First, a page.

During our stay in Arslanbob, we stayed at Husmidin’s (portrayed) guesthouse. Husmidin proudly showed us his modern toilet, shower, and he even had Wi-Fi. Staying here was again a great experience. As Arslanbob is famous for its walnut forest, Husmidin makes all kinds of things from the walnuts. He made a walnut cake every day (delicious) but also had walnut wine! According to him, he was the only one making walnut wine and honestly, the taste was not bad at all.
Another son of Jacob. This guy had model potential! Always looked amazing in front of the camera.
After Arslanbob we drove further north to Sary-Chelek. Sary Chelek is popular among local tourists and it is no wonder why. It’s again different than the rest of the country with a lot of green with the combination of turquoise lakes. It reminded me a bit of Europe. On our first day (pictured here) we had a lot of moody weather but it cleared up after that.

In Sary Chelek we found beautiful turquoise lakes with wildflowers everywhere, crystal clear little streams and so much green everywhere. It felt like yet another country right there in Kyrgyzstan. The road leading up to Sary Chelek was already very scenic, with hills full of green reminding me of Tuscany in Italy. No wonder Sary Chelek is a popular destination for a few days of holiday among locals. A canyon that takes your breath away leads up to a dirt road that looks like you’re going through a rainforest.

An abstract telephoto photo of sunlight hitting the trees and the lake.
A top-down shot of the low sun hitting the trees.
We drove all the way from Osh to Bishkek with these stops in between. On the way back to Bishkek we drove through high valleys with flowers, horses and snow-capped peaks. Simply amazing scenery to see.
Although not really considered the south, I went to visit Son-Kul for the second time just because it’s so beautiful. Son-Kul is a huge mountain lake located at an altitude of 3,000m+. This is an extremely wide flat area surrounded by huge mountains. You really have to go there yourself to taste the atmosphere. On the day of arrival, there was not a lot of wind allowing for some nice reflections.
As usual, we were staying in yurt camps in Son-Kul (the only option of staying there). I love photographing these photogenic tents.
Weather conditions go crazy in Son-Kul and you get all kinds of storms passing every day. This was just another rain shower during blue hour. I got soaked 5 minutes after taking this shot.
The weather above the yurt camps shown from the sky (taken by drone)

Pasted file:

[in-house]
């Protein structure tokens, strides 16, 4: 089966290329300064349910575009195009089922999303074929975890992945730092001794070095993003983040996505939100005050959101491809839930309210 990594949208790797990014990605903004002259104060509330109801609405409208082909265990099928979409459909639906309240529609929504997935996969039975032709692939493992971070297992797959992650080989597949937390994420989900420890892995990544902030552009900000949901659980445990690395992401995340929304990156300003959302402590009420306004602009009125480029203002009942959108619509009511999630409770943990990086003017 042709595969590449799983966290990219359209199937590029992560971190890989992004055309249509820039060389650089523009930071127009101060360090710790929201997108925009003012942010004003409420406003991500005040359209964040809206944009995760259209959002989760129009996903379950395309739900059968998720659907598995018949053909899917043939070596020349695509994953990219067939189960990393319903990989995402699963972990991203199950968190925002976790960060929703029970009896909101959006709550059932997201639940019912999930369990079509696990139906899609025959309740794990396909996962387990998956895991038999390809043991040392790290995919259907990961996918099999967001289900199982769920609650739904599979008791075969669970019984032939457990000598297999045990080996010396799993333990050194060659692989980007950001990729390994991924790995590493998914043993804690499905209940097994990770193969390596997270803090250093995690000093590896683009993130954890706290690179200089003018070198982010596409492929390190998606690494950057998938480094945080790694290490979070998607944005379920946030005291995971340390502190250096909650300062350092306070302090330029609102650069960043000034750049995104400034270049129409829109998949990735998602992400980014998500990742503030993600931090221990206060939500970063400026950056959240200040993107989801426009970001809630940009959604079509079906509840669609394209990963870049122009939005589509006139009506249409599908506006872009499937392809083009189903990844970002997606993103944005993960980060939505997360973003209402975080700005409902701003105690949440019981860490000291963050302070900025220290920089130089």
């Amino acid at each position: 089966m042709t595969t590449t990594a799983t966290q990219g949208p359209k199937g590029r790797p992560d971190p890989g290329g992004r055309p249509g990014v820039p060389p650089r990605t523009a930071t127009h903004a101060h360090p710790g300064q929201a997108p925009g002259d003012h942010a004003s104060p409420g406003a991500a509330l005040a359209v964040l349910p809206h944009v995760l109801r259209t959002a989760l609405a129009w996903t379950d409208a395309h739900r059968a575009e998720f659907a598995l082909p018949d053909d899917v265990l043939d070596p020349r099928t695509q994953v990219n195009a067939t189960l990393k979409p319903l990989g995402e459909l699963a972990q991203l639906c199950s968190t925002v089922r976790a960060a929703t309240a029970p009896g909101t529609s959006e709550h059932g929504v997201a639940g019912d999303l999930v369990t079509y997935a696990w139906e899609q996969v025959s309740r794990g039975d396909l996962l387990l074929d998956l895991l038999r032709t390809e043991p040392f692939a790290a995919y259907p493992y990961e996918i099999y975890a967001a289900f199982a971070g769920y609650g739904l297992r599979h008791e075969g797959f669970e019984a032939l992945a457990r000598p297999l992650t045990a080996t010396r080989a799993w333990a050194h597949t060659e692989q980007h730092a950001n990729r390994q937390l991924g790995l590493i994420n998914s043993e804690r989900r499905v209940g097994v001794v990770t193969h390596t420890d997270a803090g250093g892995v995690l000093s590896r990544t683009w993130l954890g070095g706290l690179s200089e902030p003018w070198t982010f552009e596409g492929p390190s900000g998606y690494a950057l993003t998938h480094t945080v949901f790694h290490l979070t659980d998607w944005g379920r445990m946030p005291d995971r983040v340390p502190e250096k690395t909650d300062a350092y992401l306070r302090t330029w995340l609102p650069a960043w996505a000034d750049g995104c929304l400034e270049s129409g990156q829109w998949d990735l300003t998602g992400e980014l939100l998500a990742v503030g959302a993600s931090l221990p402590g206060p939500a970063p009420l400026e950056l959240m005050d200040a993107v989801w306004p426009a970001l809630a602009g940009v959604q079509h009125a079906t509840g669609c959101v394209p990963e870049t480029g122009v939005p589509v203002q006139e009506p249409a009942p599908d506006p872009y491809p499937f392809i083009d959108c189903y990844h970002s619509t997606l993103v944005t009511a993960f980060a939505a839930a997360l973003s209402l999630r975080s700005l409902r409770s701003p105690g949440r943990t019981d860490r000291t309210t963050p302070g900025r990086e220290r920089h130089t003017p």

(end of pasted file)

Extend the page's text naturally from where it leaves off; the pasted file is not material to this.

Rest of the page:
The lake after sunset with lots of cattle wandering around.
More storms passing at Son-Kul Lake.

For this trip, I also decided to photograph and tell a bit of story about the locals I met at guesthouses and homestays along with the atmosphere. Tourism is upcoming in Kyrgyzstan but is still in a starting phase, especially in the south. It’s great to see how locals are caring so much about the visitors. You will always have a warm welcome, often from a whole family. They’re taking great care of you and cooking great food! The start of tourism causes them to invest a bit in new ‘technology’. Jacob for example, proudly showed me his ‘luxurious’ shower while Husmidin in Arslanbob had wifi and a modern toilet, something he was also really proud of.

At the beginning of my trip, I also received an official certificate of appreciation from the Minister of Tourism in Kyrgyzstan. I was honored to receive this and it motivates me to promote the country even more and explore new places. Thanks to everyone in Kyrgyzstan, the people I stayed with, the family of my girlfriend Bermet, and my great friends at Visit Karakol. I couldn’t have done it without them. And thanks to all the locals for their great support! I’ll be back soon!


About the author: Albert Dros is an award-winning Dutch photographer. The opinions expressed in this article are solely those of the author. His work has been published by some of the world’s biggest media channels, including TIME, The Huffington Post, The Daily Mail, and National Geographic. You can find more of his work on his website, or by following him on Facebook and Instagram.